January 18th, 2010 at 10:52:56 AM
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That's where my error is.Quote:DJTeddyBearThe odds of hitting a 12 once in 6 tries seems to be 14.3% * 6 = 85.7%

Since the problem is resolved prior to six throws once a 12 shows up in the first 5 throws, you have to either create a very complex formula that takes that into account, or calculate for the event that requires all six throws and subtract from 100%

I.E. The odds of hitting six 7s in a row, an event that requires all six throws to resolve, is ( 6 / 7 ) ^ 6 = 39.7%

Therefore the odds of NOT doing that, i.e. hitting AT LEAST one 12 in those six throws, is 100% - 39.7% = 60.3%

THEREFORE: Bet on 12.

January 18th, 2010 at 11:13:57 AM
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DJTeddyBear is correct. I verified it with a simple script that ran through a few million iterations and my experimental results matched his derived ones perfectly.

January 18th, 2010 at 12:54:23 PM
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Quote:nickMy question is based on dice odds. I know that there are 6 ways to get 7 and 1 way to get 12 but what are the chances of getting 6 sevens before 1 twelve. Are they even and if not how many 12s should be added to the equation to make it an even proposition?

Thank you

NIck

Interesting question. I didn't feel like tacking it direcctly, because a simple simulator was about a two minute programming project. Here are the results of a simulation of one billion (1,000,000,000) rolls of the dice for four separate cases.

Here are the simulation results for four 7's vs. one 12 --

Number of times four 7's came up before a 12: 32581424

Number of times a 12 came up before four 7's: 27768376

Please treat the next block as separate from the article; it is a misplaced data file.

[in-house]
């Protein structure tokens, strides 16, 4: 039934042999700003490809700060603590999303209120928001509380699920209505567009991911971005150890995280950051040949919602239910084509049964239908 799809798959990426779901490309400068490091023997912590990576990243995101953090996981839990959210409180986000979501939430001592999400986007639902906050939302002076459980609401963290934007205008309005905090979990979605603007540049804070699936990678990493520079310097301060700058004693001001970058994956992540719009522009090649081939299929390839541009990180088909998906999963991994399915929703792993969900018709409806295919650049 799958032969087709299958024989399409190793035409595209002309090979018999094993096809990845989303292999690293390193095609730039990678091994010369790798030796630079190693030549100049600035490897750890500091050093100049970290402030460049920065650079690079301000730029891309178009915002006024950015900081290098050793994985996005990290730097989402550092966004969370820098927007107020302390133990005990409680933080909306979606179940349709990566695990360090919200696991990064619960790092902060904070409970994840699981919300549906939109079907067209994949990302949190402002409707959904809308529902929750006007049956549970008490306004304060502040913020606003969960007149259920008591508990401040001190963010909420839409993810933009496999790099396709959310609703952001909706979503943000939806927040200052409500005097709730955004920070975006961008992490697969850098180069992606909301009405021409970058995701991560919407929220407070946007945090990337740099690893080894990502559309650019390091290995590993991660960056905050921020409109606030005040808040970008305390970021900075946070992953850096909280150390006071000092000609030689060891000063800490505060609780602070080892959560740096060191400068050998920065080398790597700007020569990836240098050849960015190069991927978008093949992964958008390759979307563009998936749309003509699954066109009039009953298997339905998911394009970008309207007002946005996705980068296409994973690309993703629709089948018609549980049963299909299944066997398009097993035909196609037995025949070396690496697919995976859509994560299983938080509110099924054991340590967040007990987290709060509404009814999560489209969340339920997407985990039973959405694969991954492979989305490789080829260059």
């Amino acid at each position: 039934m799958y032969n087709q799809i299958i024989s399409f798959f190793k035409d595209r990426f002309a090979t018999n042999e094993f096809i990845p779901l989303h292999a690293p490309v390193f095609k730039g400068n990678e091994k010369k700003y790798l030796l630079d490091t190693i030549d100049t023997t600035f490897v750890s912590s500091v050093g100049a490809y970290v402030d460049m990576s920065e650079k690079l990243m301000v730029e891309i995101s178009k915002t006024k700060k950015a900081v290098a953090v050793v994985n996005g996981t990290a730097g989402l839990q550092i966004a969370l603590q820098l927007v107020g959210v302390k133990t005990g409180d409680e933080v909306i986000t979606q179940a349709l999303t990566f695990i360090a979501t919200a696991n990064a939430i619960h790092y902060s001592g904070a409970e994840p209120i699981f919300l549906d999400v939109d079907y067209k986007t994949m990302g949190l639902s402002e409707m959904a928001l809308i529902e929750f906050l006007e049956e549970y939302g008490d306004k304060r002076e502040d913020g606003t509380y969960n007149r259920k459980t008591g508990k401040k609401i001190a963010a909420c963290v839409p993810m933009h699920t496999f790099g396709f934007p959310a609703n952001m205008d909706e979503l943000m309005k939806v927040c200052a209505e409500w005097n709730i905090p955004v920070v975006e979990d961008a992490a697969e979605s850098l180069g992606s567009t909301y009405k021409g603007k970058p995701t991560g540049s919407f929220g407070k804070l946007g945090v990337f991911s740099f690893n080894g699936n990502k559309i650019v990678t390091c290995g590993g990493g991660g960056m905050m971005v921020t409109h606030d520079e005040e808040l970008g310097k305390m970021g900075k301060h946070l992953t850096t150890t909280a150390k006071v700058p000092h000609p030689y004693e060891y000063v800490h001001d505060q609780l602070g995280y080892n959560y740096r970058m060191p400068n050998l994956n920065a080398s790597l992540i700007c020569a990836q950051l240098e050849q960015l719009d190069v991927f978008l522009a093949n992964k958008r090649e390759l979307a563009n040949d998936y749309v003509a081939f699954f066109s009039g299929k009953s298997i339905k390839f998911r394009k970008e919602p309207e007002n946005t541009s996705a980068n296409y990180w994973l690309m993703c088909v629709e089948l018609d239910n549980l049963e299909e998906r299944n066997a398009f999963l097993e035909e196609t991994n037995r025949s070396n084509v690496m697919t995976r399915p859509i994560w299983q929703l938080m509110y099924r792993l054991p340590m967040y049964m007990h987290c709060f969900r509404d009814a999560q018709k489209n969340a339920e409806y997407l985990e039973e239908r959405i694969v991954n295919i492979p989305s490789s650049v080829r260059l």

Here are the simulation results for nine 7's vs. two 12's --

Number of times nine 7's came up before two 12's: 13442654

Number of times two 12's came up before nine 7's: 10107307

Here are the simulation results for five 7's vs. one 12 --

Number of times five 7's came up before a 12: 23914613

Number of times a 12 came up before five 7's: 27781426

Here are the simulation results for six 7's vs. one 12 --

Number of times six 7's came up before a 12: 18256704

Number of times a 12 came up before six 7's: 27781741

Here is the sloppy C code for the latter of these four simulations. I did not audit or double check this code:

#include

#include

#include

main() {

int d1, d2, s; // dice and dice sum

int noS = 0, noT = 0; // counters for sevens and twelves

int ctr, x = 0, y = 0; // other counters

srand(time(NULL));

x = 0;

y = 0;

for (ctr = 0; ctr < 1000000000; ctr++) {

if (ctr%1000000 == 0)

fprintf(stderr, "%d\r", ctr);

d1 = rand()%6+1;

d2 = rand()%6+1;

s = d1+d2;

if (s == 7)

x++;

if (s == 12)

y++;

if (x == 6) {

noS++;

x = 0;

y = 0;

}

if (y == 1) {

noT++;

x = 0;

y = 0;

}

}

printf("\n");

printf("Number of times six 7's came up before a 12: %d\n", noS);

printf("Number of times a 12 came up before six 7's: %d\n", noT);

}

--Dorothy

"Who would have thought a good little girl like you could destroy my beautiful wickedness!"